Visit Alan Gilbert's Official Website

Learn more about Alan Gilbert
×

Doug Fitch

Designer, Director

Doug Fitch

Designer, Director

Doug Fitch

Designer, Director

Visual artist, designer, and director Doug Fitch’s Giants Are Small productions for Alan Gilbert and the New York Philharmonic include Ligeti’s Le Grand Macabre (cited as the top opera of 2010 by The New York Times, New York magazine, and Time Out New York), Janáček’s The Cunning Little Vixen (2011, New York magazine’s “Best Classical Event of the Year”), A Dancer’s Dream: Two Works by Stravinsky (2013, later screened in movie theaters worldwide); and HK Gruber’s Gloria – A Pig Tale (2014, with forces from The Juilliard School as part of the NY PHIL BIENNIAL). This fall Mr. Fitch was the inaugural WBFO visiting artist at SUNY, where he created an opera of images, How Did We...? In 2013 he directed and performed in the premiere of Matthew Suttor’s musical setting of Blaise Cendrar’s poem La Prose du Transsibérien et de la Petite Jehanne de France with the Taos Chamber Music Group. He has created productions for Los Angeles Opera, Los Angeles Philharmonic, and Santa Fe Opera, and directed projects for Canada’s National Arts Centre, Royal Stockholm Philharmonic Orchestra, and Tanglewood (Elliot Carter’s What Next?, screened at The Museum of Modern Art). Doug Fitch’s creative life began with his family’s touring puppet theater. While studying visual arts at Harvard University, he collaborated with director Peter Sellars, including on of Wagner’s Der Ring des Nibelungen. He also studied cooking at Paris’s La Varenne and design at Institut d’Architecture et d’Etudes Urbaines in Strasbourg, France. He emerged as an architectural designer in the 1980s, and collaborated with Mimi Oka on edible art installations called Orphic Feasts, leading to their book, Orphic Fodder. Other projects have included Robert Wilson’s Civil Wars (at the American Repertory Theatre) and Jim Henson of The Muppets (in England). In co-production with Universal Music and Deutsche Grammophon, Mr. Fitch, Edouard Getaz, and Frederic Gumy are developing Peter+Wolf in Hollywood for an iPad app, CD, digital album, and live show.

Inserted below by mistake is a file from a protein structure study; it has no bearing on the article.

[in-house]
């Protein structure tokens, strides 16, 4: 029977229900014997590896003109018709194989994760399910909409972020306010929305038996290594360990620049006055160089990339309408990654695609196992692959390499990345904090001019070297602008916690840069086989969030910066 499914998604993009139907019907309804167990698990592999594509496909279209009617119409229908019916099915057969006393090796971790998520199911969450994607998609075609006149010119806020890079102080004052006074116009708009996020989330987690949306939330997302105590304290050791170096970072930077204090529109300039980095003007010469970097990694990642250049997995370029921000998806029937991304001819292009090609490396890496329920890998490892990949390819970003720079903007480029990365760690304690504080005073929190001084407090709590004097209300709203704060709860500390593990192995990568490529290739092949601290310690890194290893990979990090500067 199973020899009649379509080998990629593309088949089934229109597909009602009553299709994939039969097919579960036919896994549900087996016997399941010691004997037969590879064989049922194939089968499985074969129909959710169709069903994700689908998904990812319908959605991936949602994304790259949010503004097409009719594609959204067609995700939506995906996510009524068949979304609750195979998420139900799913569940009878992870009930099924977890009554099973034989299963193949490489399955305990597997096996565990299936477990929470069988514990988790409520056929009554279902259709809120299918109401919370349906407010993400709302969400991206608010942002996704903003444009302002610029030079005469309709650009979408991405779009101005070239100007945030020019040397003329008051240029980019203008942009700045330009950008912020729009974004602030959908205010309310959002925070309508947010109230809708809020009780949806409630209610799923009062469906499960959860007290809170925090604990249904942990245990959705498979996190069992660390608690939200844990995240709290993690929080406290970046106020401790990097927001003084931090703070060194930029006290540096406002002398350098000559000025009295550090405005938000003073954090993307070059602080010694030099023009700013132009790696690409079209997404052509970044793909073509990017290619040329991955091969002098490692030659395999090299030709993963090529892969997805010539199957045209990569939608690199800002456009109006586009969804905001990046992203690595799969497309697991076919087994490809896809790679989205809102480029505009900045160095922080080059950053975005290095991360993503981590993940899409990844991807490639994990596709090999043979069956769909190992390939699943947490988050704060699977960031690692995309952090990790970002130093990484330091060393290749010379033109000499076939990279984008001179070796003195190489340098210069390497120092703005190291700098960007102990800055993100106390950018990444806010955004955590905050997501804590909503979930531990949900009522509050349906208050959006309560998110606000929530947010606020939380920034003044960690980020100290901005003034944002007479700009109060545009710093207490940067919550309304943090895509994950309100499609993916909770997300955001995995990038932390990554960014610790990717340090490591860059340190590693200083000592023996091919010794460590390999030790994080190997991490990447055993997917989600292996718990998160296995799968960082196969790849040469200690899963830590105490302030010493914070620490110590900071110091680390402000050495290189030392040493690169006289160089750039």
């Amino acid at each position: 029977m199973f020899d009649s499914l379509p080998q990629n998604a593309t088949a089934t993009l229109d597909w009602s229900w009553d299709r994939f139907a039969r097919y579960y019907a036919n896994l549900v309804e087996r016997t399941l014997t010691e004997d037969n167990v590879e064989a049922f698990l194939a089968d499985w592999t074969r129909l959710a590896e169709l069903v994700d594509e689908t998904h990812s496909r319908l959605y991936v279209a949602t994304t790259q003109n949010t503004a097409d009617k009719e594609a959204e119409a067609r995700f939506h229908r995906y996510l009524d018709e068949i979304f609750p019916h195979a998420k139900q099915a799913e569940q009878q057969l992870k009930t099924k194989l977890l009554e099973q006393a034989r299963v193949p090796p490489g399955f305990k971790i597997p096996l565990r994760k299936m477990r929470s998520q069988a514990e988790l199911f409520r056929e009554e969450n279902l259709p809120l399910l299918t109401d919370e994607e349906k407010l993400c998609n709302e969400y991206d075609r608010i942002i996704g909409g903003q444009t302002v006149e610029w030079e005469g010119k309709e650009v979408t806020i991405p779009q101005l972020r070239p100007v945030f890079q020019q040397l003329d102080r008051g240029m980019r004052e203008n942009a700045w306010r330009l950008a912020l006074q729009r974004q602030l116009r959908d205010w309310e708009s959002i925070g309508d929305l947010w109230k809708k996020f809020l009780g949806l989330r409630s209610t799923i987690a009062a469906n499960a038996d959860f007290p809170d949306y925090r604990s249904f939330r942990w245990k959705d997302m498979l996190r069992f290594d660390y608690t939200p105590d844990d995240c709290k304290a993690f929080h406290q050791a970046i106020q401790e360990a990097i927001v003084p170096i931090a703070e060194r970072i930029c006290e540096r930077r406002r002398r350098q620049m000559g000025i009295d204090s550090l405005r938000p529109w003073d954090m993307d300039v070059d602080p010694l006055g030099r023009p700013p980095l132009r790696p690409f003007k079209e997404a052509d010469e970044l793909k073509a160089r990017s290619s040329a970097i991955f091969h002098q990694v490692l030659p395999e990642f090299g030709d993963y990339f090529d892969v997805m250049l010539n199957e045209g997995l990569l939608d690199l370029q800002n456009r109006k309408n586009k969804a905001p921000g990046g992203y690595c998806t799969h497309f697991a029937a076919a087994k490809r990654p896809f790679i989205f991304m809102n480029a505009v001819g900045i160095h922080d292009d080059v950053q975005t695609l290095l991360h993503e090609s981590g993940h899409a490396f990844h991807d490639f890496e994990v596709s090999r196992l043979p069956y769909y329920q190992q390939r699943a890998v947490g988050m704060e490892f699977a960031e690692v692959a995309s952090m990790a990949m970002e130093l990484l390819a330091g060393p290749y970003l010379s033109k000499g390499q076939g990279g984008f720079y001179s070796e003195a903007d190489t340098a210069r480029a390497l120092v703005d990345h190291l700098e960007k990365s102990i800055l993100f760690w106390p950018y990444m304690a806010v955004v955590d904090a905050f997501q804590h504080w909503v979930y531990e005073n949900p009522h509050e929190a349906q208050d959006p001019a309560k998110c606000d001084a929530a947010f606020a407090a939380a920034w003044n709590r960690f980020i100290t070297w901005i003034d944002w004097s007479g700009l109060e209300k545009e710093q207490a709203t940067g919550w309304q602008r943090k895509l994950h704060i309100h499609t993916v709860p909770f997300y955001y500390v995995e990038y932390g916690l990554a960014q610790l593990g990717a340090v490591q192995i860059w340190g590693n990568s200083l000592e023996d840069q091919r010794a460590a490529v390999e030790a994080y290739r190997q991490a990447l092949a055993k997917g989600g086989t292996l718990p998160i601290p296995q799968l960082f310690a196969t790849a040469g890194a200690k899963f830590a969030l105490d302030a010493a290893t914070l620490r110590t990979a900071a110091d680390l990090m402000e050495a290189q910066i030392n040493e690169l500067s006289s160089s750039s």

Learn more about Doug Fitch

×

Karole Armitage

Choreographer, Dancer

Karole Armitage

Choreographer, Dancer

Karole Armitage by Marco Mignani

Choreographer, Dancer

Karole Armitage, director of the New York–based Armitage Gone! Dance Company, was rigorously trained in classical ballet. As a professional dancer she performed in Balanchine’s Grand Théâtre de Genève Company and in the Merce Cunningham Dance Company. Ms. Armitage is renowned for pushing the boundaries to create works that blend dance, music, and art, drawing upon her technical knowledge of dance to blend virtuosity with conceptual ideas from the frontiers of movement research. She directed the Ballet of Florence Italy (1995–98) and the Biennale of Contemporary Dance in Venice (2004), served as resident choreographer for the Ballet de Lorraine in France (1999–2004), and created works for many companies, including The Bolshoi Ballet, Ballet Nacional de Cuba, Les Ballets de Monte Carlo, Paris Opéra Ballet, Kansas City Ballet, and Alvin Ailey Dance Theater. Ms. Armitage collaborates frequently with composers and artists, including Jeff Koons, Brice Marden, David Salle, and Phillip Taaffe. She choreographed two Broadway productions (Passing Strange and Hair, the latter earning her a Tony nomination), videos for Madonna and Michael Jackson, and several films for Merchant Ivory Productions. Known for directing opera, she choreographed Janáček’s The Cunning Little Vixen for the New York Philharmonic (2011) as well as the Cirque du Soleil production Amaluna (2012). Ms. Armitage was awarded Commandeur de l’Ordre des Arts et des Lettres, France’s most prestigious award, in 2009, received a doctorate of the arts from the University of Kansas in 2013, and is the recipient of a Guggenheim Fellowship.

Learn more about Karole Armitage

×

Edouard Getaz

Producer

Edouard Getaz

Producer

Edouard Getaz

Producer